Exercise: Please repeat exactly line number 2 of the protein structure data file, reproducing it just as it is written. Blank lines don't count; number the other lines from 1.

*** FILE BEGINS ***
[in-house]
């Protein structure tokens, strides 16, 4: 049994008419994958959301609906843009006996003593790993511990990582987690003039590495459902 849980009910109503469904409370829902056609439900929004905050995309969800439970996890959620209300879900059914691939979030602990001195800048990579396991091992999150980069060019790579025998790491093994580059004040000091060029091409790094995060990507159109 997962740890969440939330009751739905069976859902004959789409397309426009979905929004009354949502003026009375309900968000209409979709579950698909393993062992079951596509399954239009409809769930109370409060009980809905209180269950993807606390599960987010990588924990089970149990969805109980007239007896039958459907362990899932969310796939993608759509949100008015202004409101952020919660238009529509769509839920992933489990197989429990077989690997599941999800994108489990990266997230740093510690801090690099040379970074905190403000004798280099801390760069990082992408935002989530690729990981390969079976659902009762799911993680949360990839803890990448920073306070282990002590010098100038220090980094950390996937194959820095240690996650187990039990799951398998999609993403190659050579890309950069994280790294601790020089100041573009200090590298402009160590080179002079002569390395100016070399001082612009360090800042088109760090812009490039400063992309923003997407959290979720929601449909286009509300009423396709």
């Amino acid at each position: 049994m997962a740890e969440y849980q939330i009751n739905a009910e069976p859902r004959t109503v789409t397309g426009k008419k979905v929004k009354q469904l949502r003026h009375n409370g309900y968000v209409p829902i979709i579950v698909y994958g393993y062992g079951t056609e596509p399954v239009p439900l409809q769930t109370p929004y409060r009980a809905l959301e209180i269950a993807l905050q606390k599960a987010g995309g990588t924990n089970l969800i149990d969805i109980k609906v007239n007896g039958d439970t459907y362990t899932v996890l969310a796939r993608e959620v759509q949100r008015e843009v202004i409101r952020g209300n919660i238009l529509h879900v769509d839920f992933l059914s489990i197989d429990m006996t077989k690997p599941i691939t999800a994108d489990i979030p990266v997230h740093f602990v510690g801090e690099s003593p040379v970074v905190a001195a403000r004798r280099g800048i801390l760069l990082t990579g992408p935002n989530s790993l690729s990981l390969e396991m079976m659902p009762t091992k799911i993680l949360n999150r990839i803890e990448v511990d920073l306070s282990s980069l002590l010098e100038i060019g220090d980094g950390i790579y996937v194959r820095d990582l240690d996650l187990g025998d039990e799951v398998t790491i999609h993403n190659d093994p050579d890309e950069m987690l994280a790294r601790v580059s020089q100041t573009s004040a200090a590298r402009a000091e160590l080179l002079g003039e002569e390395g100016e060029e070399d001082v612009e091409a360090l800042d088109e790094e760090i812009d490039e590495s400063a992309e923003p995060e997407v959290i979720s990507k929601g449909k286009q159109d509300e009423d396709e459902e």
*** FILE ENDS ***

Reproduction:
């Protein structure tokens, strides 16, 4: 049994008419994958959301609906843009006996003593790993511990990582987690003039590495459902 849980009910109503469904409370829902056609439900929004905050995309969800439970996890959620209300879900059914691939979030602990001195800048990579396991091992999150980069060019790579025998790491093994580059004040000091060029091409790094995060990507159109 997962740890969440939330009751739905069976859902004959789409397309426009979905929004009354949502003026009375309900968000209409979709579950698909393993062992079951596509399954239009409809769930109370409060009980809905209180269950993807606390599960987010990588924990089970149990969805109980007239007896039958459907362990899932969310796939993608759509949100008015202004409101952020919660238009529509769509839920992933489990197989429990077989690997599941999800994108489990990266997230740093510690801090690099040379970074905190403000004798280099801390760069990082992408935002989530690729990981390969079976659902009762799911993680949360990839803890990448920073306070282990002590010098100038220090980094950390996937194959820095240690996650187990039990799951398998999609993403190659050579890309950069994280790294601790020089100041573009200090590298402009160590080179002079002569390395100016070399001082612009360090800042088109760090812009490039400063992309923003997407959290979720929601449909286009509300009423396709």